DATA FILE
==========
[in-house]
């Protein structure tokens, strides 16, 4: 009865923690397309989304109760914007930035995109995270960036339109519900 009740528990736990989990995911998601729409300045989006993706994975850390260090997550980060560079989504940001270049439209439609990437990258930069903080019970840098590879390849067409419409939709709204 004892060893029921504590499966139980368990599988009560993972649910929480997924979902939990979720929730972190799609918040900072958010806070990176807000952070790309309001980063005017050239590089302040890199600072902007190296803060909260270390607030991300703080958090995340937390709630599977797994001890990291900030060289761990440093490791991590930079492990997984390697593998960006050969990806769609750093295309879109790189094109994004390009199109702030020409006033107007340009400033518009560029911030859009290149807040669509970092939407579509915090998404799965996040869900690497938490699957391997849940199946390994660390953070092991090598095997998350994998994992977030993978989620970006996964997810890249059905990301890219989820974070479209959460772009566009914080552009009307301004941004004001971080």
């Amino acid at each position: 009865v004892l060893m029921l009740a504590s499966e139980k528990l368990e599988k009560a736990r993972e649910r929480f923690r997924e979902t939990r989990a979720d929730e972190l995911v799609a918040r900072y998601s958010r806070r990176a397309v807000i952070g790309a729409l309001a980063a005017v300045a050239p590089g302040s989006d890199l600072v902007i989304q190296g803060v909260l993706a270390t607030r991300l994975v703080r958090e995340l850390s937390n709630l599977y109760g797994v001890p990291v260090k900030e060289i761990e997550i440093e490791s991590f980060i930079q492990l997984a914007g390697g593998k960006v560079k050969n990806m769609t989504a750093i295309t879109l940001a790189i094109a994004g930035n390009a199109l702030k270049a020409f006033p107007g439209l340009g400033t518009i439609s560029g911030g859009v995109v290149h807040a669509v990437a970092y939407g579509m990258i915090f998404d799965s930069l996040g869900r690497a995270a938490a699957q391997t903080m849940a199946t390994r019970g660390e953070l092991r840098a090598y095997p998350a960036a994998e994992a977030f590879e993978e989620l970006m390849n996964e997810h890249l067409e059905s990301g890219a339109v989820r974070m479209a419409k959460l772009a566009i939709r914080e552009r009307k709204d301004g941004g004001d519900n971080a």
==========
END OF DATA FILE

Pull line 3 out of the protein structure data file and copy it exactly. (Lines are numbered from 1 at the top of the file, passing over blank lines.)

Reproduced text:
């Amino acid at each position: 009865v004892l060893m029921l009740a504590s499966e139980k528990l368990e599988k009560a736990r993972e649910r929480f923690r997924e979902t939990r989990a979720d929730e972190l995911v799609a918040r900072y998601s958010r806070r990176a397309v807000i952070g790309a729409l309001a980063a005017v300045a050239p590089g302040s989006d890199l600072v902007i989304q190296g803060v909260l993706a270390t607030r991300l994975v703080r958090e995340l850390s937390n709630l599977y109760g797994v001890p990291v260090k900030e060289i761990e997550i440093e490791s991590f980060i930079q492990l997984a914007g390697g593998k960006v560079k050969n990806m769609t989504a750093i295309t879109l940001a790189i094109a994004g930035n390009a199109l702030k270049a020409f006033p107007g439209l340009g400033t518009i439609s560029g911030g859009v995109v290149h807040a669509v990437a970092y939407g579509m990258i915090f998404d799965s930069l996040g869900r690497a995270a938490a699957q391997t903080m849940a199946t390994r019970g660390e953070l092991r840098a090598y095997p998350a960036a994998e994992a977030f590879e993978e989620l970006m390849n996964e997810h890249l067409e059905s990301g890219a339109v989820r974070m479209a419409k959460l772009a566009i939709r914080e552009r009307k709204d301004g941004g004001d519900n971080a």